Fragrant blossom, edible fruit on an evergreen tree. It is easy to understand why the humble citrus tree features in so many Australian gardens. The Merrywood range of espaliered citrus are grown in the open at our nursery on the Mornington Peninsula. We have chosen varieties that are excellent performers in a wide range of conditions.
Stock is available in a range of 33cm, 40cm and 50cm pot sizes with square lattice. A limited number of 50cm formal espaliers are also available.
The Meyer is a small tree and few thorns when compared with the other varieties. Although cold tolerant, the Meyer will drop some leaves in winter. The Meyer crops very well and we recommend that your remove some fruit during seasons with heavy crops.
The blood orange is a sweet/tart fruit, with few seeds and matures in mid winter. The colour of its flesh varies from pink or orange with red streaks. Deepness of colour is generally better developed in warm inland areas with cool nights, but its juice is always have red tinge wherever you are.
With medium sized fruit the Valencia is ideal for juicing. Its fruit matures spring into summer and can be left on the tree for a long time. Remove some fruit during heavy cropping years to encourage flowers for the next season.
Medium sized fruit with few seeds, the Tahitian matures in winter. Use while still green or can be left on the tree until yellow (but will lose some of its acidity).
Less vigorous and fewer thorns than the Lisbon, the Eureka's main crop matures in the winter months but can produce some fruit during the summer months.
The Kaffir produces distinctive double leaves that can be used fresh in Asian cooking. The fruit is bumpy and unusual. It is not juicy but the rind can be grated and used together with the leaves for cooking.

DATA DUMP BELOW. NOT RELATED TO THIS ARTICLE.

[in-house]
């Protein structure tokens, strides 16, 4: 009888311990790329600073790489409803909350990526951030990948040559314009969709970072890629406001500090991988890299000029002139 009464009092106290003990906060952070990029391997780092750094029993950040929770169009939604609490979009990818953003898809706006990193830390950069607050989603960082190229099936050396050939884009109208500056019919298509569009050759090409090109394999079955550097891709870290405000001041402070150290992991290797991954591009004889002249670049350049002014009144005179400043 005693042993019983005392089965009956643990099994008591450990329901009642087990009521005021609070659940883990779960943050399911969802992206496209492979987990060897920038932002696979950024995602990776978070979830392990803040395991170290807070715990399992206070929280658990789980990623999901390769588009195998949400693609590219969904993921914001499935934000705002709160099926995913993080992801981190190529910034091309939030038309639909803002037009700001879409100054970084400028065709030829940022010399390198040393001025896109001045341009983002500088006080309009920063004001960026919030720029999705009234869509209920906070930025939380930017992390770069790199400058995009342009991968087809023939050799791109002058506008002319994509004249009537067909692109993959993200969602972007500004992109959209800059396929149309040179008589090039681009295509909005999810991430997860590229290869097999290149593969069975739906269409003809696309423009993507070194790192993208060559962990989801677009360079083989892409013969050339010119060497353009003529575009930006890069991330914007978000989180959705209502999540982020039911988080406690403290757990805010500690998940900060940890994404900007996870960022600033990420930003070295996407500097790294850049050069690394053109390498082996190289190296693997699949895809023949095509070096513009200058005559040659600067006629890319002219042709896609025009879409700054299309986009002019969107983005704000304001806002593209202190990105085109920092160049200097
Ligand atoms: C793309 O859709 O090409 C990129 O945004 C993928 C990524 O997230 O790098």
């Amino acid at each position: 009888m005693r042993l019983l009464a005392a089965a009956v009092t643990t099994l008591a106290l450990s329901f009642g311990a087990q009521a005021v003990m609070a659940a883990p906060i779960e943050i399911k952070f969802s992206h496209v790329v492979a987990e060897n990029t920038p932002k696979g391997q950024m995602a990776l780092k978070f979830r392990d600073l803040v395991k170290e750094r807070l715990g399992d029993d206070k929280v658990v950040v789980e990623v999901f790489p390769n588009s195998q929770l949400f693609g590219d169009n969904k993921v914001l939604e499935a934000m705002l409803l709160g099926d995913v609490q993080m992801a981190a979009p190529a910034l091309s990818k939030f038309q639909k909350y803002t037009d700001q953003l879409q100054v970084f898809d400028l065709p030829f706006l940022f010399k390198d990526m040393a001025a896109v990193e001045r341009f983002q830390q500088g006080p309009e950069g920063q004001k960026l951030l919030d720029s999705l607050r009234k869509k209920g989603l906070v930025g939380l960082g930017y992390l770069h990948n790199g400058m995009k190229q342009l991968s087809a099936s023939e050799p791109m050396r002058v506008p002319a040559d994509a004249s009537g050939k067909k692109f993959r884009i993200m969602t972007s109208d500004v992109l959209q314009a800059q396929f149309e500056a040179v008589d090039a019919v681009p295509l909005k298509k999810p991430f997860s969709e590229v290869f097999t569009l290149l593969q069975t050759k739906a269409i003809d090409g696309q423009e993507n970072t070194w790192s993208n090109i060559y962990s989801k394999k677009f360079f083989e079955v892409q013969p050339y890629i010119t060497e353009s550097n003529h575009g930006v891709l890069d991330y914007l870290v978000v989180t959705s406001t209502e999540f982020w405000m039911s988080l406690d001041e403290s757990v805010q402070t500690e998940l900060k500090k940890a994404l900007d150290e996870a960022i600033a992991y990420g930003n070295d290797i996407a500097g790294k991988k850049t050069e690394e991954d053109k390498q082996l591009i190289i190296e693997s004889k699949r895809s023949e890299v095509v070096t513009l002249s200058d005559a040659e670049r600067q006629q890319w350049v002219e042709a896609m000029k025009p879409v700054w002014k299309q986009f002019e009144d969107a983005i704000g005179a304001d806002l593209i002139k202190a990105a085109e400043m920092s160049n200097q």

An upright tree with pointed leaves the Nagami has teardrop fruit that is less tart than the Calamondin when left on the tree to develop fully.
An upright, vigorous tree the Lisbon produces medium sized fruit in the winter months with almost no fruit produced in summer.
MANDARIN IMPERIAL The earliest of the manadarins, the Imperial has few seeds and is easy to peel. Heavy crops should be thinned out to encourage blossom and fruit for the next season.
MANDARIN EMPEROR The emperor matures in winter. Its fruit has bumpy, thin skin that is slow to colour. But it is a sweet, juicy mandarin that holds well on the bush.
Maturing early winter and on, the Washington Navel has large, juicy and seedless fruit. It can be left on the tree for longer but will lose a little of its acidity.
This decorative small tree is extremely hardy. It produces masses of sweet smelling flowers that develop into small, tart fruit that can be left on the tree for a long time.